Biological tissues are soft, curvy and dynamic; modern electronic devices are rigid, planar and everlasting. Innovations that eliminate this profound mismatch would create soft materials and devices with wide application opportunities in fundamental biomedical research, clinical health care, human-machine interface, intelligent robots, consumer appliances, internet of things, environmental monitoring, food safety and quality inspection, smart cities, defense, homeland security, and many others. Through fundamental innovations in material synthesis, device design and manufacturing approach, our group at Mizzou aims to enable and translate next-generation soft materials and devices with unprecedented attributes to bring solutions to the grand challenges faced by our society. Current areas of interest include the below three themes.

I. Synthesis and Manipulation of Soft Materials

Soft electronics can be achieved by two conceptually different but complementary ways, using flexible/stretchable forms of conventional inorganic electronic materials and intrinsically-soft novel electronic materials. In particular, our research group is interested in synthesizing and manipulating emerging soft materials, such as graphene, 2D materials, perovskites, organic electronic materials, and hydrogels, and exploring their applications in next-generation soft bio-integrated electronics.

II. Skin-Like Electronic, Optoelectronic and Energy Devices

Emerging  skin-like electronics are designed to provide a non- or minimally- invasive way for long-term, real-time monitoring of a broad spectrum of biological signals and can find broad applications in fundamental biomedical research, clinical health care, human-machine interface, robotics, prosthetics, internet of things among many others. Our research group is particularly interested to employ emerging soft materials, such as 2D materials, to the creation of next-generation skin-like electronic, optoelectronic and energy devices with unprecedented attributes to advance the frontier of life science.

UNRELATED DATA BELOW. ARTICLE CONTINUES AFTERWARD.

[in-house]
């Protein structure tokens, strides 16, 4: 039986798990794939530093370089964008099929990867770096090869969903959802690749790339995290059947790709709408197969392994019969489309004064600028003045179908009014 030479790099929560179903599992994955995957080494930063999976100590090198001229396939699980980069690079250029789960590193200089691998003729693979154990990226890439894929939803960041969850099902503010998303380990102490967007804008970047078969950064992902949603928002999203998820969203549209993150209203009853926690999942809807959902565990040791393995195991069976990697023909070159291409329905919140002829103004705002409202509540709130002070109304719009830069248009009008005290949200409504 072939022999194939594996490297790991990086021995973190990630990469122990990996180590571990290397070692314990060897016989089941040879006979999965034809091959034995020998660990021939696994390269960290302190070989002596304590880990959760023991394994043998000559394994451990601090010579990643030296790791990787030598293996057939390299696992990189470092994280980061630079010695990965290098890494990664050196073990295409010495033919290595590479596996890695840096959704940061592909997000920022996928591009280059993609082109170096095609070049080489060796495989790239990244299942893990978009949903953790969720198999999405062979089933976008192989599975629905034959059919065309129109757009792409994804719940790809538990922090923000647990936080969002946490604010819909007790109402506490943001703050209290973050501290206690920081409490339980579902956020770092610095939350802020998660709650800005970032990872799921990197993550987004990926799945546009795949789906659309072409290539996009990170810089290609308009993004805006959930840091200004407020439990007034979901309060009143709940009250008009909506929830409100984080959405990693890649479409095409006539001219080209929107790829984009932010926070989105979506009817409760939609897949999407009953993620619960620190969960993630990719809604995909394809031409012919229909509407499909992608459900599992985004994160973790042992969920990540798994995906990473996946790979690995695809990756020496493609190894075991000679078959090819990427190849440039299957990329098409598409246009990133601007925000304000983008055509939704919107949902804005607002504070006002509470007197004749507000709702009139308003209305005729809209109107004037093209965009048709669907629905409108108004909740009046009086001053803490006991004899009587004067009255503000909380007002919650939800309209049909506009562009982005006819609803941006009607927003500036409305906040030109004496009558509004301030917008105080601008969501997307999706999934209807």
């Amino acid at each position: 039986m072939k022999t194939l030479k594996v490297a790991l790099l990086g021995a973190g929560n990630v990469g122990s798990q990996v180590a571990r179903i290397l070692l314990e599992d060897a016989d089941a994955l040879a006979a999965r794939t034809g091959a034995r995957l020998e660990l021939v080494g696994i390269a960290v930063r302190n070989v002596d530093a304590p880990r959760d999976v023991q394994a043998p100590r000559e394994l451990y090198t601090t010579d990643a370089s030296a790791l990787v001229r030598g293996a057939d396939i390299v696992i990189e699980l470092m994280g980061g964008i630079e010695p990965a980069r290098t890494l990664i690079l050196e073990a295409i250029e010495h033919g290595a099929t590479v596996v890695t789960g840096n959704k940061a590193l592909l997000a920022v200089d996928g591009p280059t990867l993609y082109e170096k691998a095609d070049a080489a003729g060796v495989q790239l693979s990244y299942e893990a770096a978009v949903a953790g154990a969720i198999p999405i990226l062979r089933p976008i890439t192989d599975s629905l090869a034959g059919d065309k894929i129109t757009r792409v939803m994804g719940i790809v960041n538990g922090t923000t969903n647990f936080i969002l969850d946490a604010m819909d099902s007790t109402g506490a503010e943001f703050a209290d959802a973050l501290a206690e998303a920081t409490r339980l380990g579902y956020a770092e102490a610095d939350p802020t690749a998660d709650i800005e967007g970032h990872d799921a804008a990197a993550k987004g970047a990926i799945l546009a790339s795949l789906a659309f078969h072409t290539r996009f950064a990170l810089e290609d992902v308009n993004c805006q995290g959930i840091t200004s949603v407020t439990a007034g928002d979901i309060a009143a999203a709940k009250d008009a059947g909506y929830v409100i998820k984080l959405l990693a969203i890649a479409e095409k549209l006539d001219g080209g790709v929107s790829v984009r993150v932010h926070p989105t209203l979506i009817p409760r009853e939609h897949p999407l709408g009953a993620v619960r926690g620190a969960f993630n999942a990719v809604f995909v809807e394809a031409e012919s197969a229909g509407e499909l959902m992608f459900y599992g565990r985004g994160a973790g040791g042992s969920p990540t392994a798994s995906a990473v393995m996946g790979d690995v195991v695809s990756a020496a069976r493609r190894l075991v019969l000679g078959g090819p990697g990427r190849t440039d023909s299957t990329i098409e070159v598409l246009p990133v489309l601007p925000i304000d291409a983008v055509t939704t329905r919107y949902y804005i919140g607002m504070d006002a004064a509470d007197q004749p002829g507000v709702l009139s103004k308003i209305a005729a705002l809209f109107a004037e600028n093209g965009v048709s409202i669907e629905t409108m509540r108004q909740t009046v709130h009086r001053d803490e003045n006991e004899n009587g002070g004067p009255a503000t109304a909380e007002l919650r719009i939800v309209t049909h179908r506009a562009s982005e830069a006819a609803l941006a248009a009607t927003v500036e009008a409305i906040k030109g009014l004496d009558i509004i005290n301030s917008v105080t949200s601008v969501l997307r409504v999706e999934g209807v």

III. Deterministic Assembly of Three-Dimensional, Multifunctional Systems

Complex 3D structures in biology (e.g., cytoskeletal webs, neural circuits, and vasculature networks) form naturally to provide essential functions in even the most basic forms of life. Compelling opportunities exist for analogous 3D architectures in human-made devices. Recently, we developed a mechanically-guided 3D assembly approach of building previously inaccessible classes of 3D constructs with programmed geometries in advanced materials across wide length scales (Science 2015, 347, 154). Our current interests in this area center on fully taking the advantage of this deterministic 3D assembly approach to design and develop reconfigurable 3D metamaterials, 3D functional devices with unique electronic, optoelectronic, thermoelectric, electromechanical, electromagnetic or acoustic properties, and 3D multimodal cellular interfacing platforms integrated with various sensors and actuators which can communicate and interact with live cells and tissues.